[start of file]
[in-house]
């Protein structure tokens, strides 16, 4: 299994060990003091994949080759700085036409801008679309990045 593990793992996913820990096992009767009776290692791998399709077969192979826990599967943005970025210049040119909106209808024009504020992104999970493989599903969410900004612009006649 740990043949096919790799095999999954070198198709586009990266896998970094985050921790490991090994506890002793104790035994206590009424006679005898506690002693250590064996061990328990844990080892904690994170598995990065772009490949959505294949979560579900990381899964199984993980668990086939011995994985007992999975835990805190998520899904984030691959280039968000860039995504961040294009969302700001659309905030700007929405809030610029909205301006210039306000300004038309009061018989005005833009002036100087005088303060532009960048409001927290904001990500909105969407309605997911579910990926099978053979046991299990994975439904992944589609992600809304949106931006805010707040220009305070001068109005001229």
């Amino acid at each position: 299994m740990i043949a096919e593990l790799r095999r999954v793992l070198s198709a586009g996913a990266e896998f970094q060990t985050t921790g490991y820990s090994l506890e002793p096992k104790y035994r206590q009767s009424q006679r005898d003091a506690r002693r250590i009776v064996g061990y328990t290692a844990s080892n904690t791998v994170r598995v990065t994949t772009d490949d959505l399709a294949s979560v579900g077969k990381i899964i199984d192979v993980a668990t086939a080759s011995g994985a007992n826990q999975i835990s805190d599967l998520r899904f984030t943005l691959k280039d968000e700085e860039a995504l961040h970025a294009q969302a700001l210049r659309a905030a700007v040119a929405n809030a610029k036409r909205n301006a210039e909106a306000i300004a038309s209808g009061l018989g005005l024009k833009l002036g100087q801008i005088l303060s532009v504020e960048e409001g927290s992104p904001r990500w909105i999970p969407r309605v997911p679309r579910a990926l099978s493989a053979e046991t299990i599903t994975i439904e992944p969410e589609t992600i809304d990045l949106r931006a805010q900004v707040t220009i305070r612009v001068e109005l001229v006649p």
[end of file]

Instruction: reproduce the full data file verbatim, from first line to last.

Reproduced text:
[in-house]
């Protein structure tokens, strides 16, 4: 299994060990003091994949080759700085036409801008679309990045 593990793992996913820990096992009767009776290692791998399709077969192979826990599967943005970025210049040119909106209808024009504020992104999970493989599903969410900004612009006649 740990043949096919790799095999999954070198198709586009990266896998970094985050921790490991090994506890002793104790035994206590009424006679005898506690002693250590064996061990328990844990080892904690994170598995990065772009490949959505294949979560579900990381899964199984993980668990086939011995994985007992999975835990805190998520899904984030691959280039968000860039995504961040294009969302700001659309905030700007929405809030610029909205301006210039306000300004038309009061018989005005833009002036100087005088303060532009960048409001927290904001990500909105969407309605997911579910990926099978053979046991299990994975439904992944589609992600809304949106931006805010707040220009305070001068109005001229």
């Amino acid at each position: 299994m740990i043949a096919e593990l790799r095999r999954v793992l070198s198709a586009g996913a990266e896998f970094q060990t985050t921790g490991y820990s090994l506890e002793p096992k104790y035994r206590q009767s009424q006679r005898d003091a506690r002693r250590i009776v064996g061990y328990t290692a844990s080892n904690t791998v994170r598995v990065t994949t772009d490949d959505l399709a294949s979560v579900g077969k990381i899964i199984d192979v993980a668990t086939a080759s011995g994985a007992n826990q999975i835990s805190d599967l998520r899904f984030t943005l691959k280039d968000e700085e860039a995504l961040h970025a294009q969302a700001l210049r659309a905030a700007v040119a929405n809030a610029k036409r909205n301006a210039e909106a306000i300004a038309s209808g009061l018989g005005l024009k833009l002036g100087q801008i005088l303060s532009v504020e960048e409001g927290s992104p904001r990500w909105i999970p969407r309605v997911p679309r579910a990926l099978s493989a053979e046991t299990i599903t994975i439904e992944p969410e589609t992600i809304d990045l949106r931006a805010q900004v707040t220009i305070r612009v001068e109005l001229v006649p």